Tell us about your character, Frankie Drake...
Frankie is very much ahead of her time. She's this fearless adrenaline-junkie go-getter who makes up her own rules. It's 1921, women across North America had only just been given the right to vote a year earlier. There was a new freedom - women were allowed to smoke cigarettes and dance! So Frankie is taking full advantage of that. She opens up the only female private detective agency in Toronto, along with her pal Trudy Clarke. And they take on the cases that the police don't want to touch, or cases that people don't want to go to the police with. And, being women, they're able to get into some situations that men perhaps wouldn't be able to.
What's her relationship like with Trudy - and the other women in the show?
It's very much a sisterhood, they're one hundred percent partners, and within that there's a trust and a friendship you can see right off the bat. There's a real kinship between all these women, who are so vastly different and come from such different walks of life, but somehow they're all connected, in that they want to do more and be rule breakers.
Was that part of the appeal for you?
Absolutely. To have a TV series where the first five leads are female is pretty rare. Usually on shows the lead is male and the female characters come in and out and are somewhat disposable. We're doing the opposite! We have a few male recurring characters, but all the series regulars are female.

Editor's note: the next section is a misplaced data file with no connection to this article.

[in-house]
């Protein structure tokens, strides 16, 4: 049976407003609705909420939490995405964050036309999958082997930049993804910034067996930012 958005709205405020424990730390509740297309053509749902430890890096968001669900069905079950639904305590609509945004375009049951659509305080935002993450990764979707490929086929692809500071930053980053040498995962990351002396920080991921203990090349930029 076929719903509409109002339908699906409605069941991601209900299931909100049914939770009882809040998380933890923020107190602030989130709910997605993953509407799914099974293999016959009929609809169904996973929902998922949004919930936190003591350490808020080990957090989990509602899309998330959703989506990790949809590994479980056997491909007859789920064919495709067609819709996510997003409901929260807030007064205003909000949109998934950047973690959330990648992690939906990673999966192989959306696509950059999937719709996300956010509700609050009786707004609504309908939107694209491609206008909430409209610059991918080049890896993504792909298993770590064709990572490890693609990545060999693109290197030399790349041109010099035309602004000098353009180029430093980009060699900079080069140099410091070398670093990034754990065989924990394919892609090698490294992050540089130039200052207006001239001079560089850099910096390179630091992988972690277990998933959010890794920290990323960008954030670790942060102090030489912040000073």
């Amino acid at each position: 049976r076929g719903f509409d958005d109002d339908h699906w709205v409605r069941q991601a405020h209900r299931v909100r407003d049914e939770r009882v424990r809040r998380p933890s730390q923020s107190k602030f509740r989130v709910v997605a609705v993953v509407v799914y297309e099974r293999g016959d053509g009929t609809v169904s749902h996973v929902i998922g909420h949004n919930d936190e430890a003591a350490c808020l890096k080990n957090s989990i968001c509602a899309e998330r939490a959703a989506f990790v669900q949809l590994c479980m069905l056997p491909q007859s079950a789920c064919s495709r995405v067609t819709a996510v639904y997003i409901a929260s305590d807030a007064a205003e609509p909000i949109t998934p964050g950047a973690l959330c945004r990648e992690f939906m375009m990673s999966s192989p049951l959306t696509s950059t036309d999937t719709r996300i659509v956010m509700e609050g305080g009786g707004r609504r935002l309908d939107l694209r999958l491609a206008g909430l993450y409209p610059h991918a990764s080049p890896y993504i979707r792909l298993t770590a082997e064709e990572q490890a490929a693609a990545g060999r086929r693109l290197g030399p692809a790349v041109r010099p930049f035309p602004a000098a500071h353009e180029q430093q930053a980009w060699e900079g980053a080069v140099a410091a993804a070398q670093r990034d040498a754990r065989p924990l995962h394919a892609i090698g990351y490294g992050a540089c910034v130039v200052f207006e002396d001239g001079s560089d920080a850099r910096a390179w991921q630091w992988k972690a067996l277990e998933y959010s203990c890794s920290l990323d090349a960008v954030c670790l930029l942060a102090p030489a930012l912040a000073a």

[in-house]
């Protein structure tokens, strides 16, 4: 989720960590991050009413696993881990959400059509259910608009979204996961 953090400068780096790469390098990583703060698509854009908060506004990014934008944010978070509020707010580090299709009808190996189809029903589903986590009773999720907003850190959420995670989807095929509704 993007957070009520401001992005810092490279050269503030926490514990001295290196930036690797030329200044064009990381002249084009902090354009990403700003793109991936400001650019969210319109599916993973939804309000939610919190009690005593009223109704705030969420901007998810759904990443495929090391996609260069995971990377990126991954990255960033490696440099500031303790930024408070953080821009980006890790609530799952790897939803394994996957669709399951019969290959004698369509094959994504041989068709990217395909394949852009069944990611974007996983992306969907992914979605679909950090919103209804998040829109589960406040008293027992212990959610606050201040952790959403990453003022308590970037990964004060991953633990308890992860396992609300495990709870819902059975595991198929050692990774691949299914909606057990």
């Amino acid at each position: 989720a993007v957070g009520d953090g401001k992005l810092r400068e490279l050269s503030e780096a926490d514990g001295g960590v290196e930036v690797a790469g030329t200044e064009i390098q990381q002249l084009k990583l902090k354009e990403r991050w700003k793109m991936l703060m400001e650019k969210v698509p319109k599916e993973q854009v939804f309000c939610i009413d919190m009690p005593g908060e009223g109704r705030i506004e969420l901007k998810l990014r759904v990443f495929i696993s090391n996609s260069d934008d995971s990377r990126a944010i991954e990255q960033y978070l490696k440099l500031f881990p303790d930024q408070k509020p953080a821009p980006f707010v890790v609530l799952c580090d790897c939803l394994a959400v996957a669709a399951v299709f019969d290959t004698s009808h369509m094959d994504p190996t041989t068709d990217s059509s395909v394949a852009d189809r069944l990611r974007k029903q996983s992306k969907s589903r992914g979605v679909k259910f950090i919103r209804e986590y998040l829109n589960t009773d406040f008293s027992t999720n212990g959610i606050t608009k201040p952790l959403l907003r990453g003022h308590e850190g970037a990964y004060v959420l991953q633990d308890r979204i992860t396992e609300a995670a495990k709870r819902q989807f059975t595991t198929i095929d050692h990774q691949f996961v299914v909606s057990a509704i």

Frankie rides a motorbike - how did you react when you heard about that?
I was so scared! I had to get my licence before we started shooting and I was absolutely terrified, I'd never ever been on a motorbike before. And on the first day of my course I came home and cried to my husband that I didn't want to do it! But that's part of what makes this job so fun - doing those things I would never get to do in my normal life. I also did six weeks of boxing training with this incredible stuntman before I started shooting. I had no idea I would love it as much as I did - it's a great work out!
What do you think of Frankie's style?
I love it. They've incorporated her world travels into her style, and she takes inspiration from all over. They keep her a little bit androgynous - she wears a lot of pants, which is very unusual for that time. Frankie doesn't abide by the rules at all and her style is very eclectic. Pretty much everything she wears I wanted to take home. Women were getting to experiment with their looks and their makeup and hair, there was this new-found freedom.
Which were the most difficult scenes to film?
Anything involving the vintage cars. The car scenes make up most of the blooper reel - there was always a comedy of errors that happened. One car I was in literally set on fire. They said action and my car had flames coming out of the front of it. Everyone was waving and flailing their arms, saying "fire" and we had no idea what was going on! "No, really, fire. Get out of the car!"
Which was the biggest stunt you had to tackle?
We were filming on an airfield and there's a scene where Frankie is riding her motorcycle, she sees a plane taking off and she has to get to it, so she jumps off her motorcycle, punches a guy out, then runs and jumps onto the moving plane to save a baby. So that was a pretty intense action scene. And definitely the first time I'd ever got to hop onto a moving airplane!
Playing an action hero must be fun...?
One of the showrunners said her idea for the show was that Frankie was a female Indiana Jones. And that just sold me immediately, I was like "Yes, that sounds exactly like something I would love to do!"
How would you sell the show to UK audiences?
There's action and adventure and it also has the standard procedural aspect, in the sense that you're going to get a mystery every episode. It looks absolutely beautiful and it's good quality pure fun entertainment. And I think we all need those kind of shows in our lives right now.